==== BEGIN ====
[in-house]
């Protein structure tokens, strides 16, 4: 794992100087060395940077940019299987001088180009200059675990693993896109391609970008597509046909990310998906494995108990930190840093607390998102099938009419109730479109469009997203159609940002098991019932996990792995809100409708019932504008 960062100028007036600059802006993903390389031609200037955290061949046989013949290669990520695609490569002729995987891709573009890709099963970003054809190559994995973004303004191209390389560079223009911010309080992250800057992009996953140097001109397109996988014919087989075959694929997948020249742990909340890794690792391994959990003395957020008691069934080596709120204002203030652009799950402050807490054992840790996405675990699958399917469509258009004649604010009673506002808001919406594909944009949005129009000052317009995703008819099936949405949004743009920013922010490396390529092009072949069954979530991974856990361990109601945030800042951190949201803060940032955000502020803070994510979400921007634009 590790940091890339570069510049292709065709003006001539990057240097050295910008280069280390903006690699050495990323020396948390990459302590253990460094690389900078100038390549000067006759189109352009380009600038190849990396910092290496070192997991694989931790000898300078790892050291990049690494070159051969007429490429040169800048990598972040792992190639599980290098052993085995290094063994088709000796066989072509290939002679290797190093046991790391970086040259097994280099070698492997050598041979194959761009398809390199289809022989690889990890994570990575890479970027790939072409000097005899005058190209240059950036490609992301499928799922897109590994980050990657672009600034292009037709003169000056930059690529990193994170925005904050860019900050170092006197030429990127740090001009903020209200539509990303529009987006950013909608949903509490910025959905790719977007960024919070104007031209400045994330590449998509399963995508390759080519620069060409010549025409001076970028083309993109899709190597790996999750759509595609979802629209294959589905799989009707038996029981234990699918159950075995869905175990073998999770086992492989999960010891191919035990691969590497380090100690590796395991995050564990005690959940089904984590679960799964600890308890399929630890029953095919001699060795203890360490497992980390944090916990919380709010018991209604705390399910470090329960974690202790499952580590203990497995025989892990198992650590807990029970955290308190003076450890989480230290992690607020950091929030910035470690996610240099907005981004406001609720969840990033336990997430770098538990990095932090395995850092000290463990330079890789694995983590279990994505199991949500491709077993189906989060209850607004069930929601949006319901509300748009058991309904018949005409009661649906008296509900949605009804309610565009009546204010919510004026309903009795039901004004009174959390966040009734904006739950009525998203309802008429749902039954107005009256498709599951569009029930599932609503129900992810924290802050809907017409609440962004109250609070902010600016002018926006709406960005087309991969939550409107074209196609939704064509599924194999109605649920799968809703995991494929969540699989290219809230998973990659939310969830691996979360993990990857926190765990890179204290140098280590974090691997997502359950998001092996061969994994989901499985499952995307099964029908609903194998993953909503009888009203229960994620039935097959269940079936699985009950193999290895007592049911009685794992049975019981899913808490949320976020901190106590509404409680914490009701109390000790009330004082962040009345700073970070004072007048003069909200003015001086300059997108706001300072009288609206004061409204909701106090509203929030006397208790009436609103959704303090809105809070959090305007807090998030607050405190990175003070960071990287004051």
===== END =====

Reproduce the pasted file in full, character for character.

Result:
[in-house]
């Protein structure tokens, strides 16, 4: 794992100087060395940077940019299987001088180009200059675990693993896109391609970008597509046909990310998906494995108990930190840093607390998102099938009419109730479109469009997203159609940002098991019932996990792995809100409708019932504008 960062100028007036600059802006993903390389031609200037955290061949046989013949290669990520695609490569002729995987891709573009890709099963970003054809190559994995973004303004191209390389560079223009911010309080992250800057992009996953140097001109397109996988014919087989075959694929997948020249742990909340890794690792391994959990003395957020008691069934080596709120204002203030652009799950402050807490054992840790996405675990699958399917469509258009004649604010009673506002808001919406594909944009949005129009000052317009995703008819099936949405949004743009920013922010490396390529092009072949069954979530991974856990361990109601945030800042951190949201803060940032955000502020803070994510979400921007634009 590790940091890339570069510049292709065709003006001539990057240097050295910008280069280390903006690699050495990323020396948390990459302590253990460094690389900078100038390549000067006759189109352009380009600038190849990396910092290496070192997991694989931790000898300078790892050291990049690494070159051969007429490429040169800048990598972040792992190639599980290098052993085995290094063994088709000796066989072509290939002679290797190093046991790391970086040259097994280099070698492997050598041979194959761009398809390199289809022989690889990890994570990575890479970027790939072409000097005899005058190209240059950036490609992301499928799922897109590994980050990657672009600034292009037709003169000056930059690529990193994170925005904050860019900050170092006197030429990127740090001009903020209200539509990303529009987006950013909608949903509490910025959905790719977007960024919070104007031209400045994330590449998509399963995508390759080519620069060409010549025409001076970028083309993109899709190597790996999750759509595609979802629209294959589905799989009707038996029981234990699918159950075995869905175990073998999770086992492989999960010891191919035990691969590497380090100690590796395991995050564990005690959940089904984590679960799964600890308890399929630890029953095919001699060795203890360490497992980390944090916990919380709010018991209604705390399910470090329960974690202790499952580590203990497995025989892990198992650590807990029970955290308190003076450890989480230290992690607020950091929030910035470690996610240099907005981004406001609720969840990033336990997430770098538990990095932090395995850092000290463990330079890789694995983590279990994505199991949500491709077993189906989060209850607004069930929601949006319901509300748009058991309904018949005409009661649906008296509900949605009804309610565009009546204010919510004026309903009795039901004004009174959390966040009734904006739950009525998203309802008429749902039954107005009256498709599951569009029930599932609503129900992810924290802050809907017409609440962004109250609070902010600016002018926006709406960005087309991969939550409107074209196609939704064509599924194999109605649920799968809703995991494929969540699989290219809230998973990659939310969830691996979360993990990857926190765990890179204290140098280590974090691997997502359950998001092996061969994994989901499985499952995307099964029908609903194998993953909503009888009203229960994620039935097959269940079936699985009950193999290895007592049911009685794992049975019981899913808490949320976020901190106590509404409680914490009701109390000790009330004082962040009345700073970070004072007048003069909200003015001086300059997108706001300072009288609206004061409204909701106090509203929030006397208790009436609103959704303090809105809070959090305007807090998030607050405190990175003070960071990287004051």